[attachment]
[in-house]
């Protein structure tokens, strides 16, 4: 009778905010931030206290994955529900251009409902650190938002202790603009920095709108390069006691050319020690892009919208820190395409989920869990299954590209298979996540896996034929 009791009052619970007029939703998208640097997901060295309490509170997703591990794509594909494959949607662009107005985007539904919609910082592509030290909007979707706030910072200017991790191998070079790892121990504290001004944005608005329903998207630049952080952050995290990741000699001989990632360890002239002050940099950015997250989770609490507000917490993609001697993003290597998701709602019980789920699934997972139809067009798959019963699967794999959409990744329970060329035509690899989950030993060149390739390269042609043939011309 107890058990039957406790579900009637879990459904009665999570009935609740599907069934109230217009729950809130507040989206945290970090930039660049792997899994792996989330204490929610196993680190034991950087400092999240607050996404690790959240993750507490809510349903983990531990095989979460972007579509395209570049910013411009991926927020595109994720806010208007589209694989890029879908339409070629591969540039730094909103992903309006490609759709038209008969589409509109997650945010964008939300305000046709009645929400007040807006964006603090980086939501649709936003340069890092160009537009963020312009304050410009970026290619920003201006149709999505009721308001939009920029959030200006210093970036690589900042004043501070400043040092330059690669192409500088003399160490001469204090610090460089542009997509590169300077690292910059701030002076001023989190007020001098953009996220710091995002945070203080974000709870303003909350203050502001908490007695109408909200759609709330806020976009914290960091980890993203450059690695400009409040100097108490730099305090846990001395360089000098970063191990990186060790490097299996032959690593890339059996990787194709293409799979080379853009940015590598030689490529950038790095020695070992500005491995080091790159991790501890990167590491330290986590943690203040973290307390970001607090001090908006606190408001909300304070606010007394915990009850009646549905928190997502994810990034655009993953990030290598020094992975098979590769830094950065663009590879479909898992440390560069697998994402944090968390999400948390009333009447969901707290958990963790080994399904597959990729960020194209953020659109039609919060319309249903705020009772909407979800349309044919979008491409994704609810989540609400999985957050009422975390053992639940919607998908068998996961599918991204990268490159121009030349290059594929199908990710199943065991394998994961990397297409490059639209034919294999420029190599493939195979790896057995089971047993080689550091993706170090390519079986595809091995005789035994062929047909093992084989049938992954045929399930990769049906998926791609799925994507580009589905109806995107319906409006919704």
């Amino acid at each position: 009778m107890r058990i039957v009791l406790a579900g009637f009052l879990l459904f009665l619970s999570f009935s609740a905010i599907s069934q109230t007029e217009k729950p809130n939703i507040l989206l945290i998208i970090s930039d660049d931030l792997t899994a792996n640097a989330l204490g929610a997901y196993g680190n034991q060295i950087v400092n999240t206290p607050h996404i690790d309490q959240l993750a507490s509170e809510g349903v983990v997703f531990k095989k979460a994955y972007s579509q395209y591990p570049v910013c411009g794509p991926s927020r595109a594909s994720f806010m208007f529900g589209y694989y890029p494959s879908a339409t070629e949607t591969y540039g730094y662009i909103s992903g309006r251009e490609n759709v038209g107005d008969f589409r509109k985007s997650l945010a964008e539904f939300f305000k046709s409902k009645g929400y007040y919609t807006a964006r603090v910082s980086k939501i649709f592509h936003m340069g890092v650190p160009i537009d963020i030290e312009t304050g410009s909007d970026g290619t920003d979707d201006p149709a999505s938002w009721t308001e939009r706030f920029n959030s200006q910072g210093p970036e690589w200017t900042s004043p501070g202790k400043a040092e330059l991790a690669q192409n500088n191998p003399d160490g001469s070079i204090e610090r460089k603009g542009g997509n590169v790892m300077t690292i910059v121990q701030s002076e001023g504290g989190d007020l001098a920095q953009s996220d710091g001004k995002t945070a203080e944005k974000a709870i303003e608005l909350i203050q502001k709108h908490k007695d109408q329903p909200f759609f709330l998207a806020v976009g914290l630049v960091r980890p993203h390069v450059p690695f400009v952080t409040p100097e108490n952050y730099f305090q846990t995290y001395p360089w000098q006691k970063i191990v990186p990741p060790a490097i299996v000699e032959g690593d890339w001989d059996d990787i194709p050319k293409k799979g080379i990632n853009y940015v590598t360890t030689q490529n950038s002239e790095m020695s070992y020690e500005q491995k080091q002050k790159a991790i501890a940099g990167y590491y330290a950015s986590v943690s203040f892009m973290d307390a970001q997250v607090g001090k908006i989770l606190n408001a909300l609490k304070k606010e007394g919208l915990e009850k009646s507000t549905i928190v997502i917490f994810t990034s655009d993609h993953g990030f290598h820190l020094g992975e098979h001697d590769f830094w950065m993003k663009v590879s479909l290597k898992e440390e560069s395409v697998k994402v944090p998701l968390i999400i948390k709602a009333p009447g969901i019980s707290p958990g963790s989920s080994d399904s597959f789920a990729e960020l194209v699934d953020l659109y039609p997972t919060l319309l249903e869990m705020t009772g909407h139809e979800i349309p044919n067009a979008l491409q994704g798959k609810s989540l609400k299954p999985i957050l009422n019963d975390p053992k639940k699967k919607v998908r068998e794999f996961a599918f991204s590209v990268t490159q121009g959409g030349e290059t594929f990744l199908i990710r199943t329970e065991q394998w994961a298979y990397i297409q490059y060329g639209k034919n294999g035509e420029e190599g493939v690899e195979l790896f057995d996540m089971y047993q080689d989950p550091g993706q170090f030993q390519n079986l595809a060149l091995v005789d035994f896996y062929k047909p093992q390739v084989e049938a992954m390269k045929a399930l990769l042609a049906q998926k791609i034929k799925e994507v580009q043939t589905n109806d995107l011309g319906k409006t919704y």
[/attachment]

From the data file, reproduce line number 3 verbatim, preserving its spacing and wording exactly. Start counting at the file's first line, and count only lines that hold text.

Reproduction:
């Amino acid at each position: 009778m107890r058990i039957v009791l406790a579900g009637f009052l879990l459904f009665l619970s999570f009935s609740a905010i599907s069934q109230t007029e217009k729950p809130n939703i507040l989206l945290i998208i970090s930039d660049d931030l792997t899994a792996n640097a989330l204490g929610a997901y196993g680190n034991q060295i950087v400092n999240t206290p607050h996404i690790d309490q959240l993750a507490s509170e809510g349903v983990v997703f531990k095989k979460a994955y972007s579509q395209y591990p570049v910013c411009g794509p991926s927020r595109a594909s994720f806010m208007f529900g589209y694989y890029p494959s879908a339409t070629e949607t591969y540039g730094y662009i909103s992903g309006r251009e490609n759709v038209g107005d008969f589409r509109k985007s997650l945010a964008e539904f939300f305000k046709s409902k009645g929400y007040y919609t807006a964006r603090v910082s980086k939501i649709f592509h936003m340069g890092v650190p160009i537009d963020i030290e312009t304050g410009s909007d970026g290619t920003d979707d201006p149709a999505s938002w009721t308001e939009r706030f920029n959030s200006q910072g210093p970036e690589w200017t900042s004043p501070g202790k400043a040092e330059l991790a690669q192409n500088n191998p003399d160490g001469s070079i204090e610090r460089k603009g542009g997509n590169v790892m300077t690292i910059v121990q701030s002076e001023g504290g989190d007020l001098a920095q953009s996220d710091g001004k995002t945070a203080e944005k974000a709870i303003e608005l909350i203050q502001k709108h908490k007695d109408q329903p909200f759609f709330l998207a806020v976009g914290l630049v960091r980890p993203h390069v450059p690695f400009v952080t409040p100097e108490n952050y730099f305090q846990t995290y001395p360089w000098q006691k970063i191990v990186p990741p060790a490097i299996v000699e032959g690593d890339w001989d059996d990787i194709p050319k293409k799979g080379i990632n853009y940015v590598t360890t030689q490529n950038s002239e790095m020695s070992y020690e500005q491995k080091q002050k790159a991790i501890a940099g990167y590491y330290a950015s986590v943690s203040f892009m973290d307390a970001q997250v607090g001090k908006i989770l606190n408001a909300l609490k304070k606010e007394g919208l915990e009850k009646s507000t549905i928190v997502i917490f994810t990034s655009d993609h993953g990030f290598h820190l020094g992975e098979h001697d590769f830094w950065m993003k663009v590879s479909l290597k898992e440390e560069s395409v697998k994402v944090p998701l968390i999400i948390k709602a009333p009447g969901i019980s707290p958990g963790s989920s080994d399904s597959f789920a990729e960020l194209v699934d953020l659109y039609p997972t919060l319309l249903e869990m705020t009772g909407h139809e979800i349309p044919n067009a979008l491409q994704g798959k609810s989540l609400k299954p999985i957050l009422n019963d975390p053992k639940k699967k919607v998908r068998e794999f996961a599918f991204s590209v990268t490159q121009g959409g030349e290059t594929f990744l199908i990710r199943t329970e065991q394998w994961a298979y990397i297409q490059y060329g639209k034919n294999g035509e420029e190599g493939v690899e195979l790896f057995d996540m089971y047993q080689d989950p550091g993706q170090f030993q390519n079986l595809a060149l091995v005789d035994f896996y062929k047909p093992q390739v084989e049938a992954m390269k045929a399930l990769l042609a049906q998926k791609i034929k799925e994507v580009q043939t589905n109806d995107l011309g319906k409006t919704y």